The story goes that Annie Clark jumped right from touring in support of St. Vincent’s last album — the 2011 masterpiece Strange Mercy — to working with David Byrne on Love This Giant, their horn-centric collaboration. And from there, she went right back to work — a mere 36 hours after the tour ended — and began writing new material.
That bit of information is instructive in demonstrating Clark’s whirlwind work ethic, and a seemingly unending supply of creative drive. But the story also helps decipher Clark’s musical evolution, leaving breadcrumbs in song form that leads us from her dystopian Disney aesthetic to this End of the World dance party of her brand-new fourth album, St. Vincent. The self-titled album effortlessly marries Clark’s unique trademarks — her equally mannered and seething voice and her precise yet snarling guitar playing — with the buoyant, funked-up pop she made with Byrne.
Annie Clark is a master at playing up the contradictions in her art. Her lyrics are frequently cryptic — as if the words are chosen more for how they sound rolling off the tongue than for any direct meaning — yet full of vivid, sometimes violent imagery that lingers in the shadows of your mind. Her voice is alluring and lovely floating over a bed of scuzzy melodies, burbling synths, and serrated rhythms skitter out like an over-caffeinated dot matrix printer.
And right from the start, the album opener (and my personal favorite), “Rattlesnake,” shows Clark’s music can toggle between sinister and big maximalist dance pop. The song drops us into a demented and hilarious story of running from the sounds of a snake. In the dark. Out in the middle of the sticks. Naked. It’s a song of anxiety and running from the unknown, and ultimately, of exposing and freeing yourself from fears. But with those deep dance grooves, celebratory guitar lines and the “Ah-ah-ah-ah-ah-ah ahhh ahhh” chorus, this song is an energetic ball of fun that I cannot get enough of.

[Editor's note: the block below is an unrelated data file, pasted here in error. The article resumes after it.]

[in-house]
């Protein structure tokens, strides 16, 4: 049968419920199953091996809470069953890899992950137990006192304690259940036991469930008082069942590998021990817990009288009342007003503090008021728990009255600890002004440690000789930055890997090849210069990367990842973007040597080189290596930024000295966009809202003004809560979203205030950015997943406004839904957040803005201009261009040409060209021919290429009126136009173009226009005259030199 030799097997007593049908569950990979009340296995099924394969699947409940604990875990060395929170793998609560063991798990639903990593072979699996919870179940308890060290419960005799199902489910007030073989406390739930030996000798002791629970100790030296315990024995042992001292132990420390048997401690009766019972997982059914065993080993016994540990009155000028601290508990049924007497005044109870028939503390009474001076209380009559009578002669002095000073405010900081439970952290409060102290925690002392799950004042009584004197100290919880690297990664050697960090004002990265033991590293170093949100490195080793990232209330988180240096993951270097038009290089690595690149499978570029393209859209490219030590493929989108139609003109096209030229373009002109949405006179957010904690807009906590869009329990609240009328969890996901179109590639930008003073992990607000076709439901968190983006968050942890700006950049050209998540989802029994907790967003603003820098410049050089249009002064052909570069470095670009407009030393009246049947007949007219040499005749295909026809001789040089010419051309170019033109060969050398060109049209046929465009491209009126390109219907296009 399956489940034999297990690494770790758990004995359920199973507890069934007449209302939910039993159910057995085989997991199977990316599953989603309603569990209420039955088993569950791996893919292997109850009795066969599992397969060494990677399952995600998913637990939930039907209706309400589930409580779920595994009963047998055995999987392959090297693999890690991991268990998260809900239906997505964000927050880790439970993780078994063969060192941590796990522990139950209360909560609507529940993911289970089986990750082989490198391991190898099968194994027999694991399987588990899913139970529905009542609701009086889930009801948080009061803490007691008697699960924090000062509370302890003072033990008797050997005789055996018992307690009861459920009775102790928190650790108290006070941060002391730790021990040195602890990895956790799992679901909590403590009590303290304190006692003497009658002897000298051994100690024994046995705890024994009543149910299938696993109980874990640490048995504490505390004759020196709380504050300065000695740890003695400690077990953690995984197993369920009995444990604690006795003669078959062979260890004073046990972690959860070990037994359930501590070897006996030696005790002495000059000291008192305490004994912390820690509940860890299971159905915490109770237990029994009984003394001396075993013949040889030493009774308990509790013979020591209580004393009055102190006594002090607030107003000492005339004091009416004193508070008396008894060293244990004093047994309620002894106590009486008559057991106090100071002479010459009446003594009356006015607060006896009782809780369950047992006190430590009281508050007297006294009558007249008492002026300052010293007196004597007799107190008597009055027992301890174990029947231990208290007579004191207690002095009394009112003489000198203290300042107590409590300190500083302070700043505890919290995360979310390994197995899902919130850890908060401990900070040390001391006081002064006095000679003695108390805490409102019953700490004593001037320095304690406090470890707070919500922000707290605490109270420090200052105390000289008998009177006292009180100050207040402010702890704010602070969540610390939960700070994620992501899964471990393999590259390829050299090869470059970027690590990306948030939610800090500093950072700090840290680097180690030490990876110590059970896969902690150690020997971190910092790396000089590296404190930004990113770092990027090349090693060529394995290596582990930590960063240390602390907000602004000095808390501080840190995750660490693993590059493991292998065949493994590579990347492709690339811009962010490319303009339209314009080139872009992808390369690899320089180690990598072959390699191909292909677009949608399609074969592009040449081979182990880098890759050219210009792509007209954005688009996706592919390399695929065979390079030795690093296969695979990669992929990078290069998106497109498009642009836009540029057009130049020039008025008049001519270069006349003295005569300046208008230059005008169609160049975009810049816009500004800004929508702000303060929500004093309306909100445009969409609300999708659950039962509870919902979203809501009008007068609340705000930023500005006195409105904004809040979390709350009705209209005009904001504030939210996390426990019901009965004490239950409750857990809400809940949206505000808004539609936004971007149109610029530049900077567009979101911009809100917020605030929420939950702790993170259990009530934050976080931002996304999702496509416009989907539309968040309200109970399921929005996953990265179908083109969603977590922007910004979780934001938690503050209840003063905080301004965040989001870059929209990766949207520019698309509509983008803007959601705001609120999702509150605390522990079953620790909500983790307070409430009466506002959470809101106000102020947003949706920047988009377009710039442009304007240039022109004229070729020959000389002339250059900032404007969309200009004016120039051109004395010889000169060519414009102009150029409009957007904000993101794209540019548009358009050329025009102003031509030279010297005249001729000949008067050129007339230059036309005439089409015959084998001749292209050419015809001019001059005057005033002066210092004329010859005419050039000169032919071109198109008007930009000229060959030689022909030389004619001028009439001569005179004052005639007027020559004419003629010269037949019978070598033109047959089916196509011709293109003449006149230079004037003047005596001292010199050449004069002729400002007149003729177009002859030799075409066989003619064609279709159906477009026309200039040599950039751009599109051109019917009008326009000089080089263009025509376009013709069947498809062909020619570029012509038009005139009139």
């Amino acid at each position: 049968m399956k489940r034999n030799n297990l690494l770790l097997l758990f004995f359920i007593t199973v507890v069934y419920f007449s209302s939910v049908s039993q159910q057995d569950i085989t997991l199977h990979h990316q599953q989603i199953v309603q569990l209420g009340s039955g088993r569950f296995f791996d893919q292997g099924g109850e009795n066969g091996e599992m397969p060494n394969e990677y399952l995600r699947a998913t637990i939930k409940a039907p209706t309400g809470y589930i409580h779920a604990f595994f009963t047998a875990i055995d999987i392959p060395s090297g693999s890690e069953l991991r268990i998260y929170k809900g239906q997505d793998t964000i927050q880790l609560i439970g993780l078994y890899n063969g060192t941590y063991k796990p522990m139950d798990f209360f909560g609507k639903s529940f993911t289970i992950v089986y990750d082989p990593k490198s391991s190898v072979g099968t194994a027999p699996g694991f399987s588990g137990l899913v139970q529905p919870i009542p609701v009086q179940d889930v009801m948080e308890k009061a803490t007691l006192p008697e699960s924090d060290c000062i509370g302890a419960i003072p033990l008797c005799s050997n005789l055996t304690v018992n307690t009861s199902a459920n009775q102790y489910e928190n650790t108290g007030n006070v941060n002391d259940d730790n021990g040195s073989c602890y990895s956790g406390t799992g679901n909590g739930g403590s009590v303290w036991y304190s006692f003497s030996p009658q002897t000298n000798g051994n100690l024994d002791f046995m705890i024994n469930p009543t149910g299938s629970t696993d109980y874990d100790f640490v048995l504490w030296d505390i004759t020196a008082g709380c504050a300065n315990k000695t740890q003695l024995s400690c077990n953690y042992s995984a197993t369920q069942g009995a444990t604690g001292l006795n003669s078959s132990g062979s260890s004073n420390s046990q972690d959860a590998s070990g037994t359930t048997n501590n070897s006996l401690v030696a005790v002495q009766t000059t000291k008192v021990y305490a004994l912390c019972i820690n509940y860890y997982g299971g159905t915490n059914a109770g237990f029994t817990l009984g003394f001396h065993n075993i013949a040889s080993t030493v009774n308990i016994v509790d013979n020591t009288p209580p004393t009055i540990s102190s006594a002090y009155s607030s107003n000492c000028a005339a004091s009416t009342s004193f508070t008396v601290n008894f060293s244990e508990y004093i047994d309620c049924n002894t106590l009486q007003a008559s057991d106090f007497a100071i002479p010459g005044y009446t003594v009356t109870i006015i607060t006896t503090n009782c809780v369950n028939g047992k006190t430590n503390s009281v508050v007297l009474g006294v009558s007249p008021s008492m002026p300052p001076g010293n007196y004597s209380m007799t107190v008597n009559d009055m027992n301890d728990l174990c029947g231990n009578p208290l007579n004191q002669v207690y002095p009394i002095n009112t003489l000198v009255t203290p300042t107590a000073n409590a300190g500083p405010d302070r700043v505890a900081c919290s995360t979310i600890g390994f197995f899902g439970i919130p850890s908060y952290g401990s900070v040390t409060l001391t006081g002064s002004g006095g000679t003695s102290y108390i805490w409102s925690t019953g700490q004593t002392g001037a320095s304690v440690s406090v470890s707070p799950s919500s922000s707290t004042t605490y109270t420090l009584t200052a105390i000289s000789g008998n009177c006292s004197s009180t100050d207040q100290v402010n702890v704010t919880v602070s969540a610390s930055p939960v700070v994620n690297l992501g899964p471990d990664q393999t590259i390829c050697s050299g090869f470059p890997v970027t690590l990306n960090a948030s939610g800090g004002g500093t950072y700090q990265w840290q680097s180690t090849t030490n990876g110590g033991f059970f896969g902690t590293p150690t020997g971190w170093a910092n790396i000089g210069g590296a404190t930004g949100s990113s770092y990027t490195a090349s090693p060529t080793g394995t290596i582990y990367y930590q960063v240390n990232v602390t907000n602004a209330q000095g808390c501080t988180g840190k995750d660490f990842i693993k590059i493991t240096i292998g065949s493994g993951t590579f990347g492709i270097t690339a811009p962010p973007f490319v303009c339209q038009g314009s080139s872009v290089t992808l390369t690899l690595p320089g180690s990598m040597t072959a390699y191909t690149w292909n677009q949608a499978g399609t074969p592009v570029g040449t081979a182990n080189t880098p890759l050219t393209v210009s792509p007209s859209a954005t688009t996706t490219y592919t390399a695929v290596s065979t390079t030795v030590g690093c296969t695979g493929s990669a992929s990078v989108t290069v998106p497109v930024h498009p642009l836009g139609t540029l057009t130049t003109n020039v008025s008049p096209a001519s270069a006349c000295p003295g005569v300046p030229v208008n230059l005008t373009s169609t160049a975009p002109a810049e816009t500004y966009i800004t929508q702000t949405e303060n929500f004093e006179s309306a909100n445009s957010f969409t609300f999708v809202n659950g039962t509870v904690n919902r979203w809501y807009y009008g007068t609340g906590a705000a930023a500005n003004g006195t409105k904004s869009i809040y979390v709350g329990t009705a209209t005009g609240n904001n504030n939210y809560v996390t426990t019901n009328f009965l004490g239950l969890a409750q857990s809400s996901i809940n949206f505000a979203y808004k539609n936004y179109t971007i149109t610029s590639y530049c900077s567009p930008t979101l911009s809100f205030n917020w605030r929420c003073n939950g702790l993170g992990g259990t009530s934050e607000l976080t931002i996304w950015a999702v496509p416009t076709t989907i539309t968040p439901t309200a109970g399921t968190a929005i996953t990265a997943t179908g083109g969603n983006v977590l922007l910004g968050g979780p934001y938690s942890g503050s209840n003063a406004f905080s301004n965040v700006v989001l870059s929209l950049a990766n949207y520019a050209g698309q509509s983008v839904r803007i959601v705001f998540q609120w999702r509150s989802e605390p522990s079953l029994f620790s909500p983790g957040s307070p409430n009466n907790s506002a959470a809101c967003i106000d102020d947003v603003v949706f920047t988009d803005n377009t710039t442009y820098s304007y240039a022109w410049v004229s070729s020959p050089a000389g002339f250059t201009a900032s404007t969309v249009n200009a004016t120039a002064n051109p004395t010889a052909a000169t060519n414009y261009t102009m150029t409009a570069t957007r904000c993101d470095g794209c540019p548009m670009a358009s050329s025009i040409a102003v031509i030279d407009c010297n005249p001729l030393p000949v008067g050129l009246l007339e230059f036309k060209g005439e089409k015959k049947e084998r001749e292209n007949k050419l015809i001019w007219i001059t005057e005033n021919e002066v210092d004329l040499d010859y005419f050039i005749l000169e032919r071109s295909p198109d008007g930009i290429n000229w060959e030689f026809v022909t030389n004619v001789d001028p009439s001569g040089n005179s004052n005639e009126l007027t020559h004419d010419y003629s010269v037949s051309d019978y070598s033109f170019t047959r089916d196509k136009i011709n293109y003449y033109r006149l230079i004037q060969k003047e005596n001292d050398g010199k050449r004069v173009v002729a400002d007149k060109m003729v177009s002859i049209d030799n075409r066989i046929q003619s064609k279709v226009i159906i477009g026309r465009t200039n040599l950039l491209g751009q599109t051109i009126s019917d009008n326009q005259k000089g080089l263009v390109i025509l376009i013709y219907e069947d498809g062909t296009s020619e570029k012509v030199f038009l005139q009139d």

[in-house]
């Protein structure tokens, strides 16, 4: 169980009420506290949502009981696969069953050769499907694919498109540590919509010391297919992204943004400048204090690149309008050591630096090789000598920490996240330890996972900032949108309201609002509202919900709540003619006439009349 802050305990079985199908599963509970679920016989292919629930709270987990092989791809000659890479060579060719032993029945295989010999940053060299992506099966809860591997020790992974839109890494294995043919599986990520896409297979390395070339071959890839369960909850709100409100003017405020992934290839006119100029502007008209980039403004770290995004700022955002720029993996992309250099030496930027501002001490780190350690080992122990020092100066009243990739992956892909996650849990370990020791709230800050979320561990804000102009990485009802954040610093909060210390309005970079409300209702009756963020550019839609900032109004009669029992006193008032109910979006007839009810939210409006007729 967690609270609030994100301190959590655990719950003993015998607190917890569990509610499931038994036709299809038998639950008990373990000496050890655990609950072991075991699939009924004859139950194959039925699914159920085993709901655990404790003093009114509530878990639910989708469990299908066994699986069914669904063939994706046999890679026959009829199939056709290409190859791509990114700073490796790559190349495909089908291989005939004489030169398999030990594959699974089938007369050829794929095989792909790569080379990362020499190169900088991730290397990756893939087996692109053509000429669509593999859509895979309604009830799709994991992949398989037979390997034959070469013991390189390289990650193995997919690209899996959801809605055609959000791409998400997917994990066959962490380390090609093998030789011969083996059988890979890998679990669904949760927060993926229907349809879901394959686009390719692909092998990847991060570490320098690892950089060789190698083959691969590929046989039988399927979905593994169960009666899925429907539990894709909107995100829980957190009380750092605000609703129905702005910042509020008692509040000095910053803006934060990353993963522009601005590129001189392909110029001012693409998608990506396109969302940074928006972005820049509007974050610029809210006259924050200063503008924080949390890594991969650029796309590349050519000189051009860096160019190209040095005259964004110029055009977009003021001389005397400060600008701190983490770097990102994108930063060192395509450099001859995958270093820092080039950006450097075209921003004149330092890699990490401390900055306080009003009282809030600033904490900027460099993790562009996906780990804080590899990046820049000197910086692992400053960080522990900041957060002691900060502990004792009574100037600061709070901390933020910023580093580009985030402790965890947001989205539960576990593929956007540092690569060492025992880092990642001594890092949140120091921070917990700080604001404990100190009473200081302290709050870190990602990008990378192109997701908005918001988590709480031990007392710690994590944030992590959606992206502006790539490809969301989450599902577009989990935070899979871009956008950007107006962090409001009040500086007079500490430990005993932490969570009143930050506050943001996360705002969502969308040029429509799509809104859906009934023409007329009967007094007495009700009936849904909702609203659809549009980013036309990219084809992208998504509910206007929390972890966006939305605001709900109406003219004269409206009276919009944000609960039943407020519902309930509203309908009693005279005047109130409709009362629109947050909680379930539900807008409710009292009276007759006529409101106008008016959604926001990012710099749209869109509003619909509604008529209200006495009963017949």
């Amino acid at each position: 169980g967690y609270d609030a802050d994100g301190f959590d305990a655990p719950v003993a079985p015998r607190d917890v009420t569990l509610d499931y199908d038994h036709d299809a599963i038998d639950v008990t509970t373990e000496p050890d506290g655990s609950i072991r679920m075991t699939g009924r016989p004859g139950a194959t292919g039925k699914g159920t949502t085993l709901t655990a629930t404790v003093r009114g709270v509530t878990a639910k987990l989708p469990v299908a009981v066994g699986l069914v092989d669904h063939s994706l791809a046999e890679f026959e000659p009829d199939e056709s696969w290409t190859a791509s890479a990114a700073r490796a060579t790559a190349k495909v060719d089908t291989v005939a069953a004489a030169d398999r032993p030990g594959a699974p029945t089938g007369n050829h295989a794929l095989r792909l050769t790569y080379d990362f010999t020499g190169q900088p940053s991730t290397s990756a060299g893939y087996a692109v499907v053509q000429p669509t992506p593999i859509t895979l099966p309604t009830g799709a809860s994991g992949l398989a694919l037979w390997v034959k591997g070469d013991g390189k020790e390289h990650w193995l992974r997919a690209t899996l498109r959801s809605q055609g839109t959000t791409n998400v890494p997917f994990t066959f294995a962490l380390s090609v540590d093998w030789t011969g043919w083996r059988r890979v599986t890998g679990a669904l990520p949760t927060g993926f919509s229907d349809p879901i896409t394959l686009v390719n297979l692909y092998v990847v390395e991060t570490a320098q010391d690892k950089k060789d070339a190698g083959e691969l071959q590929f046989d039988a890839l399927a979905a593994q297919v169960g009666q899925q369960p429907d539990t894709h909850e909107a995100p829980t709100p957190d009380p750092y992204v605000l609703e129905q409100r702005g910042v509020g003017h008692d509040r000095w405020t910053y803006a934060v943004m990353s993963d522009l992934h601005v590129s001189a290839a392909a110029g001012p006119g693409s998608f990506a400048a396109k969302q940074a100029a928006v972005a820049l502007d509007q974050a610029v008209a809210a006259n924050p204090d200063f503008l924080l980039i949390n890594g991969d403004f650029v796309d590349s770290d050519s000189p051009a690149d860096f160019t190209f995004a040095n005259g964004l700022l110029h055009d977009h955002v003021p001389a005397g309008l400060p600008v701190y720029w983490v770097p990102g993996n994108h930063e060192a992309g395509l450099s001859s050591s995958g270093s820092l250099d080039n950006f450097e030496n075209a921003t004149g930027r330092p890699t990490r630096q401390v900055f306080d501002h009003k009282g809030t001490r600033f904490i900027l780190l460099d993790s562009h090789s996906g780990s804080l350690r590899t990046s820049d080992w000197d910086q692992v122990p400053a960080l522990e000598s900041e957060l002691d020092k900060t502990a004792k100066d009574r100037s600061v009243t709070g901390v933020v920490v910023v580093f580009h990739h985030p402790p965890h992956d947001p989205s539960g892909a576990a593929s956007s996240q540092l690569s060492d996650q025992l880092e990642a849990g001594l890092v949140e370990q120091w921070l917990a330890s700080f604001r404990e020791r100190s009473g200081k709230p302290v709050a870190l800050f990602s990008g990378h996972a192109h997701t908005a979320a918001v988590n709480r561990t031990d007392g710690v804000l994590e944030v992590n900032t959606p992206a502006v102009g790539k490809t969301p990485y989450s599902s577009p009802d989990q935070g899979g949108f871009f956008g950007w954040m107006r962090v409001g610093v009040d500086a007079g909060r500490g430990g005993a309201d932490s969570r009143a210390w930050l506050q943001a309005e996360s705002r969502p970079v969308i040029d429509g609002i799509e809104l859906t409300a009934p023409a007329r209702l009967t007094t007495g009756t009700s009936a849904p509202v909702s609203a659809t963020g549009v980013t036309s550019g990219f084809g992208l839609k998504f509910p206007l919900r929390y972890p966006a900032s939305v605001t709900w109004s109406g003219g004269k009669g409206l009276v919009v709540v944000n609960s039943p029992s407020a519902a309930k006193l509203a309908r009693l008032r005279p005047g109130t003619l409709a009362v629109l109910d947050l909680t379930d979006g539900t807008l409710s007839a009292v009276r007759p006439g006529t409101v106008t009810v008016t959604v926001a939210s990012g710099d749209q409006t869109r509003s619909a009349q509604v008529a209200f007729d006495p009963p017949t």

As on previous albums, St. Vincent is drawn to rich sonic exploration, teaming again with producer extraordinaire John Congleton to ensure that every beat is bit-crunched, and every instrument — hear those rubbery and serpentine guitar bursts, that deep grinding Moog bass — masked or processed to the point of being difficult to identify. Yet as layered and boundary-challenging as St. Vincent’s songs are, the arrangements, like in “Birth In Reverse” are always lean and balanced; every sound is in its right place.
And amidst all that lip-curling noise and digital clutter in songs like “Huey Newton” or “Bring Me Your Loves,” there’s an undeniable ethereal beauty in a song like “Prince Johnny” and a romanticism in the synth pop ballad “I Prefer Your Love.”
Clark is such a complex, innovative and emotionally raw artist, that after listening to every St. Vincent album, it’s hard to imagine where she might go next; and that’s always exciting. And with this latest effort, St. Vincent not only sets the bar very high on practically every album to come in 2014, but blasts Clark’s peculiar and brilliant music into a new stratosphere.